The Liza Round
Backstage of the Coledale Round lies a quieter, less flashy Lakeland horseshoe. But with giant crags and impressive architecture, there’s plenty of drama to be found…
Hidden in plain sight – this brilliant horseshoe
Iknew the day was going to be good because it began with an interesting poo. Perched on the edge of an unexpected precipice, it certainly delivered in the drama stakes. And this poo was sufficiently remarkable that it was quickly decided we would box it up and take it home. “My kids will love this,” said Tom.
Hopefully that got your attention. Because if there’s one thing this place needs, it’s attention. The problem is, this little horseshoe lies on the wrong side of a very famous Lakeland horseshoe – the Coledale Round.
Now, the famous Coledale Round is super. It takes in the famously dashing peaks of Grisedale Pike, Hopegill Head and the underrated (but still famous) Causey Pike. You’d know it if you saw it. That complication of knuckled fells you see from Keswick up to the right? That’s the famous Coledale Round. And therein lies its strength: it’s pretty famous and pretty handy. You can get to the start from Keswick in a few minutes. There’s an inn at its foot that will let you stay the night if you ask nicely and give them £50. But the thing that really nails it is its presence. If you’re in the area, not once does this round of hills escape your attention – winking at you, tossing cloud around itself in a seductive manner and contributing a seriously flamboyant star to the skyline.
But, personally, I prefer the Coledale Round to look at than to walk. Is that awful? I’ve done this nine mile slingshot twice and, engaging and enjoyable as it was, like a lot of really good-looking things it just didn’t really deliver what I was hoping for. There wasn’t ever a point when I stopped and went “woah, I didn’t expect this.” Except the second time, when I found a wandering elderly man; but that doesn’t count... People go on and on about Grisedale Pike (791m) being the ‘Matterhorn of Lakeland’, which sounds great until you discover it is, of course, nonsense. It’s a super hill but, aside from it resembling a sort of tapered nub on the top from certain angles (actually a long, flat ridge with a fence post marking its top), comparing something as ballistic as the Matterhorn to anything in the North Western Fells and you’re setting yourself up for disappointment. You might as well describe Dover as the Cannes of Kent.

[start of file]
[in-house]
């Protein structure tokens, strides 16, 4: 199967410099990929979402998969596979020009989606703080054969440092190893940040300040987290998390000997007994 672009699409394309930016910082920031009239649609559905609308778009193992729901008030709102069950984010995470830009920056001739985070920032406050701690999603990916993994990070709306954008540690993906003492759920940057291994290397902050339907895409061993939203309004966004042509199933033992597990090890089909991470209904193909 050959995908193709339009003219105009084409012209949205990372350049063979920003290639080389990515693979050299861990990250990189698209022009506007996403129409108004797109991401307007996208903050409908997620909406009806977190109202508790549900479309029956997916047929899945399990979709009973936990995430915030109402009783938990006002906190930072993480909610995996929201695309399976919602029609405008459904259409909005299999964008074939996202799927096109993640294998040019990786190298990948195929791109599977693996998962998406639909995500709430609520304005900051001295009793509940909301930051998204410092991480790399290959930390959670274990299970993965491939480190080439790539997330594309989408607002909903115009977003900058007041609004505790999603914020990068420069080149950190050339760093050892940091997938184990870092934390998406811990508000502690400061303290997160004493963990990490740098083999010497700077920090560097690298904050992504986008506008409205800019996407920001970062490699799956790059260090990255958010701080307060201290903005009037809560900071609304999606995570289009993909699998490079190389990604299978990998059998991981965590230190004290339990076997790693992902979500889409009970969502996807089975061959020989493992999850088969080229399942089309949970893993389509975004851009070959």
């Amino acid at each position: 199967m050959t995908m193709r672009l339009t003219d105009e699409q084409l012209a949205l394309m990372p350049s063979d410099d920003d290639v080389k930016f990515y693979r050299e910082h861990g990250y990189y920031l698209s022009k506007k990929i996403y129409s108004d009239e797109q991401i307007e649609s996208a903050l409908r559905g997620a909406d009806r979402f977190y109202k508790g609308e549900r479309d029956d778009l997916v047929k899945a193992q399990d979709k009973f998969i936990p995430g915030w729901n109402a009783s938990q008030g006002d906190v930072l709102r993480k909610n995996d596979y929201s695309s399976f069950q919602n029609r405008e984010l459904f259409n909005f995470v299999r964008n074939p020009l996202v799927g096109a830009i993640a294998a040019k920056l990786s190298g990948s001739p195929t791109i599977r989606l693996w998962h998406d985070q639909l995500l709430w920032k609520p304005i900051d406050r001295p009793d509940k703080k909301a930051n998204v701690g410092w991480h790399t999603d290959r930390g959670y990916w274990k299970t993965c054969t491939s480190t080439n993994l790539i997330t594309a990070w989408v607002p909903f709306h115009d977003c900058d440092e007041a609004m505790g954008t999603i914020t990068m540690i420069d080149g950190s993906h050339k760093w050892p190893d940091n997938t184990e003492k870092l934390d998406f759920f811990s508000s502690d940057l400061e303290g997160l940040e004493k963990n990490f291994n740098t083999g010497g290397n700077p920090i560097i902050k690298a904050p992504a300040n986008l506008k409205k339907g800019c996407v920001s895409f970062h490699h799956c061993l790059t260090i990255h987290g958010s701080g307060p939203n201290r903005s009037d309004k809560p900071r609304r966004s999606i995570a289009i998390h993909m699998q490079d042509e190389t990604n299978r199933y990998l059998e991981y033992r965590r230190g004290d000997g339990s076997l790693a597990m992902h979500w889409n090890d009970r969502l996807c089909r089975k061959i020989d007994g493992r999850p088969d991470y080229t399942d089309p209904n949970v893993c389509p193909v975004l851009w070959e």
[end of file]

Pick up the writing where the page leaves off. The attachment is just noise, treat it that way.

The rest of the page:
So anyway, what about this other horseshoe? The western counterpart of the Coledale Round from the other, less handy ground-fall in the remote Buttermere valley? Well, there is one. And it’s really, really good.
Mainly, because it feels different. So unfamiliar, so brazenly epic. I don’t want to use the world ‘hidden’ as that does get bandied about a lot, and it is quite hard to actually hide a mountain. But this walk has got some serious edge to it that makes it well worth the fiddly trip around the back to Buttermere. Which, given it is really the most achingly perfect of all Lakeland valleys, is time well spent.
It’s inauspicious, lacking the immediate roadside drama of its eastern counterpart, but that’s because its form is quite different. The Coledale Beck is straight – you can see all the way up its wide valley. But, over on this side, the Liza Beck snakes its way down a tighter, twistier route between burly, steep hillsides. So from the road, you can’t see what’s up there. Unless you climb.
There are plenty of unfamiliar names on this route. In fact, the horseshoe itself doesn’t have a name, so we’re calling it the Liza Round, because a) it follows the format of its neighbour over the valley and b) it’s a bit funny when you say it. But don’t assume that means it’s an easy
The satisfying summit of Whiteside looking out towards Hopegill Head. Heading up Whiteside, with the Liza Beck in its valley below.